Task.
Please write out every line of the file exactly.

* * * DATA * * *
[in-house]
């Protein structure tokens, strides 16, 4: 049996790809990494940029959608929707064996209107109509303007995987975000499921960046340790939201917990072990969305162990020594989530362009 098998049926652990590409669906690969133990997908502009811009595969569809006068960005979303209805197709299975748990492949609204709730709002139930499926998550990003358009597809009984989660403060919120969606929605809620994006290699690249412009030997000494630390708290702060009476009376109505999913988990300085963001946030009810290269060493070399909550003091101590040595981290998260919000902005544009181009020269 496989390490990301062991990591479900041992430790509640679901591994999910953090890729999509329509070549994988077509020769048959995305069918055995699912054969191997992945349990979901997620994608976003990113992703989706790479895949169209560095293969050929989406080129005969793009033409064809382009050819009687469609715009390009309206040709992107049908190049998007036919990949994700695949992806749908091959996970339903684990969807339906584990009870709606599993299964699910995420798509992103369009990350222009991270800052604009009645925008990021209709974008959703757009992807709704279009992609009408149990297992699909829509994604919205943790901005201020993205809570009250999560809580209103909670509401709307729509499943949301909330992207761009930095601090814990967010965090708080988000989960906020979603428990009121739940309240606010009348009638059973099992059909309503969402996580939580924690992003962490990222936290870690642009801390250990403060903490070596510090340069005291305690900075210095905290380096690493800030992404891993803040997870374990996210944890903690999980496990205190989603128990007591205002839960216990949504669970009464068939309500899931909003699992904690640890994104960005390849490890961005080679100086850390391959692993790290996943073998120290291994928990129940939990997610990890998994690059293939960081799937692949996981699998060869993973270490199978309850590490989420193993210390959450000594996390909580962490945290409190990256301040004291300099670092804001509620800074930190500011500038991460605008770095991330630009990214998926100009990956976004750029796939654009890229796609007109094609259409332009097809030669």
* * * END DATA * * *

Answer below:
[in-house]
């Protein structure tokens, strides 16, 4: 049996790809990494940029959608929707064996209107109509303007995987975000499921960046340790939201917990072990969305162990020594989530362009 098998049926652990590409669906690969133990997908502009811009595969569809006068960005979303209805197709299975748990492949609204709730709002139930499926998550990003358009597809009984989660403060919120969606929605809620994006290699690249412009030997000494630390708290702060009476009376109505999913988990300085963001946030009810290269060493070399909550003091101590040595981290998260919000902005544009181009020269 496989390490990301062991990591479900041992430790509640679901591994999910953090890729999509329509070549994988077509020769048959995305069918055995699912054969191997992945349990979901997620994608976003990113992703989706790479895949169209560095293969050929989406080129005969793009033409064809382009050819009687469609715009390009309206040709992107049908190049998007036919990949994700695949992806749908091959996970339903684990969807339906584990009870709606599993299964699910995420798509992103369009990350222009991270800052604009009645925008990021209709974008959703757009992807709704279009992609009408149990297992699909829509994604919205943790901005201020993205809570009250999560809580209103909670509401709307729509499943949301909330992207761009930095601090814990967010965090708080988000989960906020979603428990009121739940309240606010009348009638059973099992059909309503969402996580939580924690992003962490990222936290870690642009801390250990403060903490070596510090340069005291305690900075210095905290380096690493800030992404891993803040997870374990996210944890903690999980496990205190989603128990007591205002839960216990949504669970009464068939309500899931909003699992904690640890994104960005390849490890961005080679100086850390391959692993790290996943073998120290291994928990129940939990997610990890998994690059293939960081799937692949996981699998060869993973270490199978309850590490989420193993210390959450000594996390909580962490945290409190990256301040004291300099670092804001509620800074930190500011500038991460605008770095991330630009990214998926100009990956976004750029796939654009890229796609007109094609259409332009097809030669």